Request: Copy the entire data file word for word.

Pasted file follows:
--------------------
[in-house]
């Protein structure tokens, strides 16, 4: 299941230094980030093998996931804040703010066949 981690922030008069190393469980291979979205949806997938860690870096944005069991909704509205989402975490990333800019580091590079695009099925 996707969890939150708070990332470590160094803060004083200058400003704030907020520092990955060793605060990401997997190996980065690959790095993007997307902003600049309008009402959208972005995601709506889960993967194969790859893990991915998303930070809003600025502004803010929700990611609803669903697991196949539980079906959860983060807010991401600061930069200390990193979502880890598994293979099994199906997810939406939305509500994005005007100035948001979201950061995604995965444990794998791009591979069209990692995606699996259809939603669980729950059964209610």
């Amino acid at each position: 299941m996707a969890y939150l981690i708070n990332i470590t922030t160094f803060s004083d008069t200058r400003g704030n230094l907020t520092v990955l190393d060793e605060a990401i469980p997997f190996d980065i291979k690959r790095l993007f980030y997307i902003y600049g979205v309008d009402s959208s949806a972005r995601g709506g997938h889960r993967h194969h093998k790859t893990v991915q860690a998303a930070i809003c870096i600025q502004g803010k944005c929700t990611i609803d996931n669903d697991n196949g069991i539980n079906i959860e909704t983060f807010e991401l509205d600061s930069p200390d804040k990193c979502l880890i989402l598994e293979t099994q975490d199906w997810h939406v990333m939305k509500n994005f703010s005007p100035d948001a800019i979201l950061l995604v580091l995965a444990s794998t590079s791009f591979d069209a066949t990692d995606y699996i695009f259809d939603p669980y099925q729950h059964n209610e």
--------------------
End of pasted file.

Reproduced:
[in-house]
């Protein structure tokens, strides 16, 4: 299941230094980030093998996931804040703010066949 981690922030008069190393469980291979979205949806997938860690870096944005069991909704509205989402975490990333800019580091590079695009099925 996707969890939150708070990332470590160094803060004083200058400003704030907020520092990955060793605060990401997997190996980065690959790095993007997307902003600049309008009402959208972005995601709506889960993967194969790859893990991915998303930070809003600025502004803010929700990611609803669903697991196949539980079906959860983060807010991401600061930069200390990193979502880890598994293979099994199906997810939406939305509500994005005007100035948001979201950061995604995965444990794998791009591979069209990692995606699996259809939603669980729950059964209610």
């Amino acid at each position: 299941m996707a969890y939150l981690i708070n990332i470590t922030t160094f803060s004083d008069t200058r400003g704030n230094l907020t520092v990955l190393d060793e605060a990401i469980p997997f190996d980065i291979k690959r790095l993007f980030y997307i902003y600049g979205v309008d009402s959208s949806a972005r995601g709506g997938h889960r993967h194969h093998k790859t893990v991915q860690a998303a930070i809003c870096i600025q502004g803010k944005c929700t990611i609803d996931n669903d697991n196949g069991i539980n079906i959860e909704t983060f807010e991401l509205d600061s930069p200390d804040k990193c979502l880890i989402l598994e293979t099994q975490d199906w997810h939406v990333m939305k509500n994005f703010s005007p100035d948001a800019i979201l950061l995604v580091l995965a444990s794998t590079s791009f591979d069209a066949t990692d995606y699996i695009f259809d939603p669980y099925q729950h059964n209610e």